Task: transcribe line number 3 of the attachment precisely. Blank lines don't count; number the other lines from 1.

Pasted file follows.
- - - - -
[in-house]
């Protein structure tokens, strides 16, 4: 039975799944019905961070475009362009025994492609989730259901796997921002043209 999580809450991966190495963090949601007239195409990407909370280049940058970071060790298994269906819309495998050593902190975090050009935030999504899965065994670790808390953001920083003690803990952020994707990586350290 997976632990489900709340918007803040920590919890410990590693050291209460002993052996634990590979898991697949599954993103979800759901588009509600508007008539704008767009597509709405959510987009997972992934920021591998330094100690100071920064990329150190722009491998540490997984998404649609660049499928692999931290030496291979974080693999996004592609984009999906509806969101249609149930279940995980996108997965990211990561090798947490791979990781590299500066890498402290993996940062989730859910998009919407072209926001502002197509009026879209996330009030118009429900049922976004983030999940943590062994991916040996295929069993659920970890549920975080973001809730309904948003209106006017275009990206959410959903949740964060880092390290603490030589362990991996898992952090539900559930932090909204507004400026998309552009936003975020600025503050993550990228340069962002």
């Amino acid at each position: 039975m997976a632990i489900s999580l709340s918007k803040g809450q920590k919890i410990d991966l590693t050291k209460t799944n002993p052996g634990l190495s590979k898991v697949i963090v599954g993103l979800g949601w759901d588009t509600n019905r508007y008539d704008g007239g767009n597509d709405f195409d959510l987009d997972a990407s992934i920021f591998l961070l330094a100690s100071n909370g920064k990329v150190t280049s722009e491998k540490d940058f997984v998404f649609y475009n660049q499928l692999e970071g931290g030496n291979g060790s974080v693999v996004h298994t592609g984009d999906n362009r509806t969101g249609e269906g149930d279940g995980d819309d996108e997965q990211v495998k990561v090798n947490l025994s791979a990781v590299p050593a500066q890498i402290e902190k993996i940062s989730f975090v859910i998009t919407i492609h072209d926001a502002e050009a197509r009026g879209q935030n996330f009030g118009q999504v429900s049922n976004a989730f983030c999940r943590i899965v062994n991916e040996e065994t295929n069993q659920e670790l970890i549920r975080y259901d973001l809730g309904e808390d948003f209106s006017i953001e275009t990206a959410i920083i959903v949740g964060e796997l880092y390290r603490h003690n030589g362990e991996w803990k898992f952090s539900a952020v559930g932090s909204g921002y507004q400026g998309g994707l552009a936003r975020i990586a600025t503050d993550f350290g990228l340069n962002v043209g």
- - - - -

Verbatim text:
């Amino acid at each position: 039975m997976a632990i489900s999580l709340s918007k803040g809450q920590k919890i410990d991966l590693t050291k209460t799944n002993p052996g634990l190495s590979k898991v697949i963090v599954g993103l979800g949601w759901d588009t509600n019905r508007y008539d704008g007239g767009n597509d709405f195409d959510l987009d997972a990407s992934i920021f591998l961070l330094a100690s100071n909370g920064k990329v150190t280049s722009e491998k540490d940058f997984v998404f649609y475009n660049q499928l692999e970071g931290g030496n291979g060790s974080v693999v996004h298994t592609g984009d999906n362009r509806t969101g249609e269906g149930d279940g995980d819309d996108e997965q990211v495998k990561v090798n947490l025994s791979a990781v590299p050593a500066q890498i402290e902190k993996i940062s989730f975090v859910i998009t919407i492609h072209d926001a502002e050009a197509r009026g879209q935030n996330f009030g118009q999504v429900s049922n976004a989730f983030c999940r943590i899965v062994n991916e040996e065994t295929n069993q659920e670790l970890i549920r975080y259901d973001l809730g309904e808390d948003f209106s006017i953001e275009t990206a959410i920083i959903v949740g964060e796997l880092y390290r603490h003690n030589g362990e991996w803990k898992f952090s539900a952020v559930g932090s909204g921002y507004q400026g998309g994707l552009a936003r975020i990586a600025t503050d993550f350290g990228l340069n962002v043209g």